Hello Moto’s comeback?

January 7, 2008, 1:38 PM UTC

By Michal Lev-Ram

LAS VEGAS — At a press event complete with white leather couches, muted blue lights and refreshments like cotton candy and mini hamburgers (hey, it’s Vegas), Motorola on Sunday night unveiled two new multimedia phones it hopes will help put the company back on the cutting edge.

But neither device seemed quite as revolutionary as the Razr did in 2004. Then again, maybe it’s time we stopped expecting another Razr from Motorola (MOT). After all, apart from Apple (AAPL), no other phonemaker has since created a phone as sharp as the ultra-thin clamshell.

Motorola’s new focus is making advanced multimedia phones for what it calls the “C generation,” not bringing out new iterations of the same phone whose success it milked for way too long.

And just who exactly is the “C generation,” you may ask?

“They’re the most mobile and socially connected generation this world has ever seen,” said Jeremy Dale, the company’s head of global marketing, at Vegas’ posh Wynn Hotel. “From a marketing viewpoint these are the people we’ve been waiting for.”

Even if you’re not part of this so-called Generation C (I’m now completely confused as to which generation I belong to — I thought we were on the X’s and Y’z, not at the beginning of the alphabet), Motorola’s new Z10 handset, one of two new phones the company plans to launch later this quarter, is worth checking out. Made for “filmmaking on the fly,” the device lets people capture video and gives them relatively advanced tools to edit their footage. The quad band GSM phone has a sleek “kick slide” form factor, a 16 million color display, 3D stereo sound and a 2.2” QVGA screen that displays video at 30 frames per second. It will also let users upload their edited videos directly to content sharing sites like YouTube.

“You can film 24 hours of video on this device,” said Dale, whose presentation of the Z10 included showing a movie clip of his “Gen C” nephew hanging around Las Vegas, which he said had been taken and edited entirely with the tools available on the new phone.

The second phone in Motorola’s new lineup is the Rokr E8 (photo above). Though the company’s Rokr line of music phones has failed to gain much traction in the United States, it’s becoming popular in China. The newest Rokr is an improvement in design and combines several new technologies: It sports a smooth, glasslike surface that lights up depending on how you want to use it — as a phone, camera or music player. For example, when you use it as a music phone, the device’s numerical keys disappear and all you can see are its play, pause and other music commands. If you receive a phone call while listening to music, though, the device automatically switches back to phone mode.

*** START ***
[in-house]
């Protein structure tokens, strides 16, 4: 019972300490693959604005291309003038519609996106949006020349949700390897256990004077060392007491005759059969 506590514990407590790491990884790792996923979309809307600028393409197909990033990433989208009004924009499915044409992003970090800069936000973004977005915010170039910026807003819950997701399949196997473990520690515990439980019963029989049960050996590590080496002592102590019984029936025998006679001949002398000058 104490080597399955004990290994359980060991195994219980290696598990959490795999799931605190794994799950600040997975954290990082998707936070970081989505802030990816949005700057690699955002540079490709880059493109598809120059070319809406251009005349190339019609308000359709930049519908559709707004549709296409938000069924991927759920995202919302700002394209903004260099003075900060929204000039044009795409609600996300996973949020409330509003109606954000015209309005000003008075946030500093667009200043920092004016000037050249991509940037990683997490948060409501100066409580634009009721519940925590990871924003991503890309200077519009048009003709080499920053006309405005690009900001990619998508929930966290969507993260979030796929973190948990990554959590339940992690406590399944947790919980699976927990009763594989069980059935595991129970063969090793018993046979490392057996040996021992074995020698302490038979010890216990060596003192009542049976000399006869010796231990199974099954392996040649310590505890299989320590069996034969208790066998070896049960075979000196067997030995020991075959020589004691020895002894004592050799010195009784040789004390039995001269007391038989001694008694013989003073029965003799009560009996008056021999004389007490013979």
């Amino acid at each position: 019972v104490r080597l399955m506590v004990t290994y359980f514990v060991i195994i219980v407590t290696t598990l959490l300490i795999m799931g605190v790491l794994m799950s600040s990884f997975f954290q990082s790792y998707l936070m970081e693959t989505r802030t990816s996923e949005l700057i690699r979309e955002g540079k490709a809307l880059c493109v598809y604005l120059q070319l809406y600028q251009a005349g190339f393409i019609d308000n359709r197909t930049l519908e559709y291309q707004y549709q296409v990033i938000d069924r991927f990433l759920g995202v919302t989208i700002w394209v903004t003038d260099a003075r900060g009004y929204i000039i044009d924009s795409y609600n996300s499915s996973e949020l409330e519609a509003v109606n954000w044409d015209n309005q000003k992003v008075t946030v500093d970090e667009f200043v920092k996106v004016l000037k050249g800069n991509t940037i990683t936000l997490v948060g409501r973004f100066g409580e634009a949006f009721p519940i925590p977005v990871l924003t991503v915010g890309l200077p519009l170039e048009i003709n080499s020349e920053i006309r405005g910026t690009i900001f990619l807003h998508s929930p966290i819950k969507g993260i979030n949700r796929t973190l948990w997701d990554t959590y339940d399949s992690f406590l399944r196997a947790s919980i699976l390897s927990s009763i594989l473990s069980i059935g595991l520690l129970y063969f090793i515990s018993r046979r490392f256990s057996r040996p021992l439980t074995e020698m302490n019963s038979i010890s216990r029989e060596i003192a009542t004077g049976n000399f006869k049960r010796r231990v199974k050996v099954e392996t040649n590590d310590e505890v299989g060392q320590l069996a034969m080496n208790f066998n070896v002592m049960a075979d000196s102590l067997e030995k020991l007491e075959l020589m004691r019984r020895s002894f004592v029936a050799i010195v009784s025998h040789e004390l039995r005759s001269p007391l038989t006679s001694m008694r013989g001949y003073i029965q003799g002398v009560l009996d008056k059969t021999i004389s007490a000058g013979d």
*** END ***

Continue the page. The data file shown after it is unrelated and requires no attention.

The updated handset also features new “fastscroll” navigation wheel and “haptics” touch technology which is supposed to give tactile feedback by vibrating slightly when keys are pressed (the sensation is a little difficult to get used to). Motorola, which runs its own music store in China, also announced that it has signed a definitive agreement to acquire Asian music provider Soundbuzz. That, says the company, will let it to eventually spread its music offering to India and other Asian countries.

“This is the year when the Rokr music phones really come into their own,” said Dale.

Motorola has disappointed investors by not offering any real alternatives to the Razr line of phones in recent years. As a result of four quarters of disappointing earnings, Motorola’s chief executive Ed Zander left the company late last year. His CTO, Padmasree Warrior, then departed for a post at Cisco Systems. Many analysts say it will likely be at least a year before the struggling phonemaker is back on track, and some have even hinted that the company may look at restructuring and possibly even selling off its handset business altogether.

Unfortunately, two multimedia devices — however cool — don’t equal a comeback. But they are a step in the right direction. It’s doubtful that either the Z10 or Rokr E8 will ever gain the cult following of a Razr or an iPhone, but, for the first time in several years, it appears Motorola has some real contenders in the game.